Mizzou leaders call NCAA’s decision ‘appalling,’ say broken system needs fixing

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KANSAS CITY, Mo. — The NCAA announced Tuesday that the appeals committee will uphold Mizzou’s infractions penalties that the university says resulted from the actions of “a rogue part-time employee.”

University leaders certainly aren’t biting their tongues about how unhappy they are with the decision.

Chancellor Alexander Cartwright and Athletic Director Jim Sterk held a joint news conference before the Missouri Tigers Basketball game at Sprint Center to express outrage at the decision.

“Today’s decision was certainly disappointing, but in fact appalling to have this type of conclusion to this process,”  Cartwright opened.

“Our athletic directors, chancellors and commissioners need to collectively decide where we want to go because the current system is broken,” Sterk added.

Mizzou argued it self-reported a tutor completing classwork for a dozen football, softball and baseball players in 2016 and then cooperated with the NCAA on its investigation.

The school submitted a 64-page brief to the NCAA’s appeals committee calling the sanctions overly harsh.

“That creates a really chilling effect on compliance because people look at this and wonder, ‘If we do that, what will happen?” Cartwright said Tuesday.

After all three teams were banned from the postseason — and Mississippi State wasn’t for a similar violation involving a tutor — the university launched a campaign to “Make it Right.”

“When you have exemplary cooperation and you go by the rules, you should be rewarded for that and you shouldn’t be penalized for doing things the right way,” Sterk said.

Mizzou’s athletic director said he was first shocked then angry when the appeal was denied.

He seemed on the verge of tears when he discussed the 180 student athletes, who were not involved in the academic violations years ago, who won’t get to play postseason games.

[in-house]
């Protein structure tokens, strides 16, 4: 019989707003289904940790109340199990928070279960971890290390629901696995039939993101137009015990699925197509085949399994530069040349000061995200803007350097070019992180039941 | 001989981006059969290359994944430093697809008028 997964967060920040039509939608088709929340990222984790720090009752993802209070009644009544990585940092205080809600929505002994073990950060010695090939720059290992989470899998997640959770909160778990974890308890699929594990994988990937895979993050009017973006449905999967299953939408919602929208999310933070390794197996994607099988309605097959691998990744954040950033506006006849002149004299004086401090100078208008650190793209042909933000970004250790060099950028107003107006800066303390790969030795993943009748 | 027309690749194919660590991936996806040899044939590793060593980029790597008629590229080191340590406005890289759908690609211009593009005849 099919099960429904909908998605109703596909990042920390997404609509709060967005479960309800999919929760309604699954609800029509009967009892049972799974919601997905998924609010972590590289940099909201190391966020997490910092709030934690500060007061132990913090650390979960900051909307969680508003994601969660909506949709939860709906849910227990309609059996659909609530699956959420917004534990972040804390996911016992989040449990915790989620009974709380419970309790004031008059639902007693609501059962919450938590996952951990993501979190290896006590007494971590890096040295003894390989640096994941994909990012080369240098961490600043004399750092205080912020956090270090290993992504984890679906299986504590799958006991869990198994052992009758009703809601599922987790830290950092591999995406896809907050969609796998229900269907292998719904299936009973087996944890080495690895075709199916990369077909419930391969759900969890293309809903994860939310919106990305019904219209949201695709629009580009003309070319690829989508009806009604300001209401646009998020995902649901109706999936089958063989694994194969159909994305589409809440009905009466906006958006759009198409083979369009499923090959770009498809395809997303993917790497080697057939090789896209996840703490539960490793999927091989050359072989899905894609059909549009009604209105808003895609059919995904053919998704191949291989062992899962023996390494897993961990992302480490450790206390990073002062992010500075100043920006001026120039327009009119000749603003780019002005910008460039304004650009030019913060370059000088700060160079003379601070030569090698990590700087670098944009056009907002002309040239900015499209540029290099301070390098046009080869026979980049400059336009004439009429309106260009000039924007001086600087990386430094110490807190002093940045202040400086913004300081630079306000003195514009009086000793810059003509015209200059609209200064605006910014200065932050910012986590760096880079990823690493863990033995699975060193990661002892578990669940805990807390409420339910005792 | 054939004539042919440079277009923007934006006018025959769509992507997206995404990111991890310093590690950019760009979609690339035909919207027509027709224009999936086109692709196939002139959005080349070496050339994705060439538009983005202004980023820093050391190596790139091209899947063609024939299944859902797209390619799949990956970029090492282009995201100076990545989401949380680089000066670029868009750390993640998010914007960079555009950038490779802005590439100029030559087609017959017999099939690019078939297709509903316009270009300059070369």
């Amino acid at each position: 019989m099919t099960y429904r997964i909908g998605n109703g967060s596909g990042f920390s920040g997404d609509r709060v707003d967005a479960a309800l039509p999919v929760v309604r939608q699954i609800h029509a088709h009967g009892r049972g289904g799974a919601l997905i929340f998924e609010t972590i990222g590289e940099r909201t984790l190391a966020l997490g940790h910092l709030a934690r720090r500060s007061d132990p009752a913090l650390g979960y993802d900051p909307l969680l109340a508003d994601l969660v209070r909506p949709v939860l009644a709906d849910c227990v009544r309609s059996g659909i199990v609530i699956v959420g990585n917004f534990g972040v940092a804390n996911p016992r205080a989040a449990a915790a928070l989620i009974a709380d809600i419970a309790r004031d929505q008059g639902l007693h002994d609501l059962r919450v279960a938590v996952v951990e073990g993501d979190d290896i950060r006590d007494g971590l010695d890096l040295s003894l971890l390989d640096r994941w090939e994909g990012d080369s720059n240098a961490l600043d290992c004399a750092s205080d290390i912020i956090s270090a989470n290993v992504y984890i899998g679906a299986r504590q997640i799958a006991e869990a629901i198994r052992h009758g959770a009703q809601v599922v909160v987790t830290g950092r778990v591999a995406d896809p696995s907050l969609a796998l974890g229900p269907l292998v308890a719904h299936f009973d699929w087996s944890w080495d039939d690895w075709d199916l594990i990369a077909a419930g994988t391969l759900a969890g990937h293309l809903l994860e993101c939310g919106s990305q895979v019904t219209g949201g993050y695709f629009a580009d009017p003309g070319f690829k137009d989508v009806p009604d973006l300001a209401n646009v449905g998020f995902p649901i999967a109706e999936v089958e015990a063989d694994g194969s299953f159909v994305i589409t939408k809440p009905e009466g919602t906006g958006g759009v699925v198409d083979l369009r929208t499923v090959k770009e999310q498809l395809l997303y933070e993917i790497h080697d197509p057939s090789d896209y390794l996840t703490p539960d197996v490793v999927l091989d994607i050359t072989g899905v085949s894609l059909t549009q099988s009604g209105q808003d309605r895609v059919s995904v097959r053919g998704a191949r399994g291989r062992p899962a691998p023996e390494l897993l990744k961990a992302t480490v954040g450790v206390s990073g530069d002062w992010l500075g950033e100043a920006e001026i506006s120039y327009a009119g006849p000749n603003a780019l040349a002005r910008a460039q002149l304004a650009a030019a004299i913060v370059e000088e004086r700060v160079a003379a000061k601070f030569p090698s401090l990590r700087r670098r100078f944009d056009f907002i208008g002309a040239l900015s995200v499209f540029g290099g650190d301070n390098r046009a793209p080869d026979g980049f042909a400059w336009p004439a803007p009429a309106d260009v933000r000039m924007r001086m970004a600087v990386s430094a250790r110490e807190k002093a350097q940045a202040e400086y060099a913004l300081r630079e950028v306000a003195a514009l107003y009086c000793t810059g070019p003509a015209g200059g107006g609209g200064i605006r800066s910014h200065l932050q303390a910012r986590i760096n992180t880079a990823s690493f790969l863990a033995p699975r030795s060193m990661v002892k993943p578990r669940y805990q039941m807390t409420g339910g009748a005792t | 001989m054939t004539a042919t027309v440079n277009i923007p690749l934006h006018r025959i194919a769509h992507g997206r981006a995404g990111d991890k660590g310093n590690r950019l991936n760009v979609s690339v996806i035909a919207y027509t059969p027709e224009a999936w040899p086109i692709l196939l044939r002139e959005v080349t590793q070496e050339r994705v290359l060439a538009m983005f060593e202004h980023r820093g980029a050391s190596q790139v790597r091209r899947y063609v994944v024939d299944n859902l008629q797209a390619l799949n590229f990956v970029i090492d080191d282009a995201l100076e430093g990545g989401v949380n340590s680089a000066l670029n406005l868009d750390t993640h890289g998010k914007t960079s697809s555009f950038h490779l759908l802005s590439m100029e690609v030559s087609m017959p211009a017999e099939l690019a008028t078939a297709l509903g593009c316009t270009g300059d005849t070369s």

“There has to be a better way, and it’s not fair to the membership and it’s not fair to the student athletes that are hanging out for 2.5 years while a decision is being waited upon,” Sterk said.

Upset fans at the Tigers basketball game believed the university was penalized for doing the right thing and the decision sets a poor precedent.

“I don’t think anybody should ever self-report or cooperate with them. We are going to lose $8 or $9 million. That’s a lot of money,” Jim Brady said.

Missouri would have been eligible for a bowl game with a win at Arkansas on Friday.

“Dishonesty is what’s getting schools off. When schools don’t self-report, nothing happens,” William Gillespie said.

Below is the full list of penalties:

  • Three years of probation.
  • A 10-year show-cause order for the former tutor. During that period, any NCAA member school employing the tutor must restrict her from any athletically related duties.
  • A 2018-19 postseason ban for the baseball and softball programs.
  • A 2019-20 postseason ban for the football program.
  • A vacation of records in which football, baseball and softball student-athletes competed while ineligible. The university must provide a written report containing the matches impacted to the NCAA media coordination and statistics staff within 45 days of the public decision release.
  • A five-percent reduction in the amount of scholarships in each of the football, baseball and softball programs during the 2019-20 academic year.
  • Recruiting restrictions for each of the football, baseball and softball programs during the 2019-20 academic year, including:
    • A seven-week ban on unofficial visits.
    • A 12.5 percent reduction in official visits.
    • A seven-week ban on recruiting communications.
    • A seven-week ban on all off-campus recruiting contacts and evaluations.
    • A 12.5 percent reduction in recruiting-person or evaluation days.
  • A disassociation of the tutor. Details of the disassociation can be found in the public report (self-imposed by the university).
  • A fine of $5,000 plus 1 percent of each of the football, baseball and softball budgets.

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